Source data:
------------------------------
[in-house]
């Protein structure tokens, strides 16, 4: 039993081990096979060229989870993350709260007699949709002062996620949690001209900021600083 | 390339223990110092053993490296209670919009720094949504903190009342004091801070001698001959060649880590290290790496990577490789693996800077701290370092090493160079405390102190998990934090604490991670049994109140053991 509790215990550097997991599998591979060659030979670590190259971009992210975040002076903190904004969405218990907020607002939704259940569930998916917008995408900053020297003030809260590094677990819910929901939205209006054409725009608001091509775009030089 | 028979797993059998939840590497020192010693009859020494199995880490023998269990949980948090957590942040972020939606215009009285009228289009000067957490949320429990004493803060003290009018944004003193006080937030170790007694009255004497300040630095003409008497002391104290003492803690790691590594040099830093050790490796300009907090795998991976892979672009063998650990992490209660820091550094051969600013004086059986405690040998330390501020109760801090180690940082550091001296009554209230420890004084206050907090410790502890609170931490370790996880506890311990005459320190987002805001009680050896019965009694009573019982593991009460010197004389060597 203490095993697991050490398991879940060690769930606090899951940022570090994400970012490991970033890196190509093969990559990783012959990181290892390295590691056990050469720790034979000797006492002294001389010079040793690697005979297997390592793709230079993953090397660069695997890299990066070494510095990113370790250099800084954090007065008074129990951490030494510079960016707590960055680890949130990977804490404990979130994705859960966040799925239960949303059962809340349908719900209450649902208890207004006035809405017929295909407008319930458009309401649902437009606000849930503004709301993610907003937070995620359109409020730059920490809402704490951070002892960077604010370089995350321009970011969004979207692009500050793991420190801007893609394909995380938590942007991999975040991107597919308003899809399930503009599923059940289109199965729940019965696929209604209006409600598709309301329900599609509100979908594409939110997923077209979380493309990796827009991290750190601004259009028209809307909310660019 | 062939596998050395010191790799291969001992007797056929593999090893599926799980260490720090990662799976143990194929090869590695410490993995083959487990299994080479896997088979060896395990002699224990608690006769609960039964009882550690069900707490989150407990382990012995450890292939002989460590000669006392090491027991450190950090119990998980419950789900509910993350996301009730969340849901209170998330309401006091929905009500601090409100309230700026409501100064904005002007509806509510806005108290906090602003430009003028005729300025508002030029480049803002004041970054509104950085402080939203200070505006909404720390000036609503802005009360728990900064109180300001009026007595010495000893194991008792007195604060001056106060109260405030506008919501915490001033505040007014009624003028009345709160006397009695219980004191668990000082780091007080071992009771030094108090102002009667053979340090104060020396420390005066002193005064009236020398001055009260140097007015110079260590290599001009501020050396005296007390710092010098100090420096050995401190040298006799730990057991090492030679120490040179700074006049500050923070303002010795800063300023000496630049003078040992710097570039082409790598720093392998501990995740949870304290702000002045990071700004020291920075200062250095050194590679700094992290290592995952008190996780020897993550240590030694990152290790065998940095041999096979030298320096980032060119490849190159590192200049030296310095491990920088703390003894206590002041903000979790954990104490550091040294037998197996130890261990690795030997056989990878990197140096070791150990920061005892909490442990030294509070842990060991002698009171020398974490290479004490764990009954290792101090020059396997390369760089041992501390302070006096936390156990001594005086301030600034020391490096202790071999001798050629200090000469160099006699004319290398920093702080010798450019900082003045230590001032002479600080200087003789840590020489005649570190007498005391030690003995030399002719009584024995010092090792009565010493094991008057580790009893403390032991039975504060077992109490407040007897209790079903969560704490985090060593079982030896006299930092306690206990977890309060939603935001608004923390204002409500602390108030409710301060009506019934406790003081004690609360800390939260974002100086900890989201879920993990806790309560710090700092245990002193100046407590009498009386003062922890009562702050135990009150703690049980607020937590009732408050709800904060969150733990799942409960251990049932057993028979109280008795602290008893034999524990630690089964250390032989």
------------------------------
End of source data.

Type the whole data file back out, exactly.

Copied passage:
[in-house]
């Protein structure tokens, strides 16, 4: 039993081990096979060229989870993350709260007699949709002062996620949690001209900021600083 | 390339223990110092053993490296209670919009720094949504903190009342004091801070001698001959060649880590290290790496990577490789693996800077701290370092090493160079405390102190998990934090604490991670049994109140053991 509790215990550097997991599998591979060659030979670590190259971009992210975040002076903190904004969405218990907020607002939704259940569930998916917008995408900053020297003030809260590094677990819910929901939205209006054409725009608001091509775009030089 | 028979797993059998939840590497020192010693009859020494199995880490023998269990949980948090957590942040972020939606215009009285009228289009000067957490949320429990004493803060003290009018944004003193006080937030170790007694009255004497300040630095003409008497002391104290003492803690790691590594040099830093050790490796300009907090795998991976892979672009063998650990992490209660820091550094051969600013004086059986405690040998330390501020109760801090180690940082550091001296009554209230420890004084206050907090410790502890609170931490370790996880506890311990005459320190987002805001009680050896019965009694009573019982593991009460010197004389060597 203490095993697991050490398991879940060690769930606090899951940022570090994400970012490991970033890196190509093969990559990783012959990181290892390295590691056990050469720790034979000797006492002294001389010079040793690697005979297997390592793709230079993953090397660069695997890299990066070494510095990113370790250099800084954090007065008074129990951490030494510079960016707590960055680890949130990977804490404990979130994705859960966040799925239960949303059962809340349908719900209450649902208890207004006035809405017929295909407008319930458009309401649902437009606000849930503004709301993610907003937070995620359109409020730059920490809402704490951070002892960077604010370089995350321009970011969004979207692009500050793991420190801007893609394909995380938590942007991999975040991107597919308003899809399930503009599923059940289109199965729940019965696929209604209006409600598709309301329900599609509100979908594409939110997923077209979380493309990796827009991290750190601004259009028209809307909310660019 | 062939596998050395010191790799291969001992007797056929593999090893599926799980260490720090990662799976143990194929090869590695410490993995083959487990299994080479896997088979060896395990002699224990608690006769609960039964009882550690069900707490989150407990382990012995450890292939002989460590000669006392090491027991450190950090119990998980419950789900509910993350996301009730969340849901209170998330309401006091929905009500601090409100309230700026409501100064904005002007509806509510806005108290906090602003430009003028005729300025508002030029480049803002004041970054509104950085402080939203200070505006909404720390000036609503802005009360728990900064109180300001009026007595010495000893194991008792007195604060001056106060109260405030506008919501915490001033505040007014009624003028009345709160006397009695219980004191668990000082780091007080071992009771030094108090102002009667053979340090104060020396420390005066002193005064009236020398001055009260140097007015110079260590290599001009501020050396005296007390710092010098100090420096050995401190040298006799730990057991090492030679120490040179700074006049500050923070303002010795800063300023000496630049003078040992710097570039082409790598720093392998501990995740949870304290702000002045990071700004020291920075200062250095050194590679700094992290290592995952008190996780020897993550240590030694990152290790065998940095041999096979030298320096980032060119490849190159590192200049030296310095491990920088703390003894206590002041903000979790954990104490550091040294037998197996130890261990690795030997056989990878990197140096070791150990920061005892909490442990030294509070842990060991002698009171020398974490290479004490764990009954290792101090020059396997390369760089041992501390302070006096936390156990001594005086301030600034020391490096202790071999001798050629200090000469160099006699004319290398920093702080010798450019900082003045230590001032002479600080200087003789840590020489005649570190007498005391030690003995030399002719009584024995010092090792009565010493094991008057580790009893403390032991039975504060077992109490407040007897209790079903969560704490985090060593079982030896006299930092306690206990977890309060939603935001608004923390204002409500602390108030409710301060009506019934406790003081004690609360800390939260974002100086900890989201879920993990806790309560710090700092245990002193100046407590009498009386003062922890009562702050135990009150703690049980607020937590009732408050709800904060969150733990799942409960251990049932057993028979109280008795602290008893034999524990630690089964250390032989």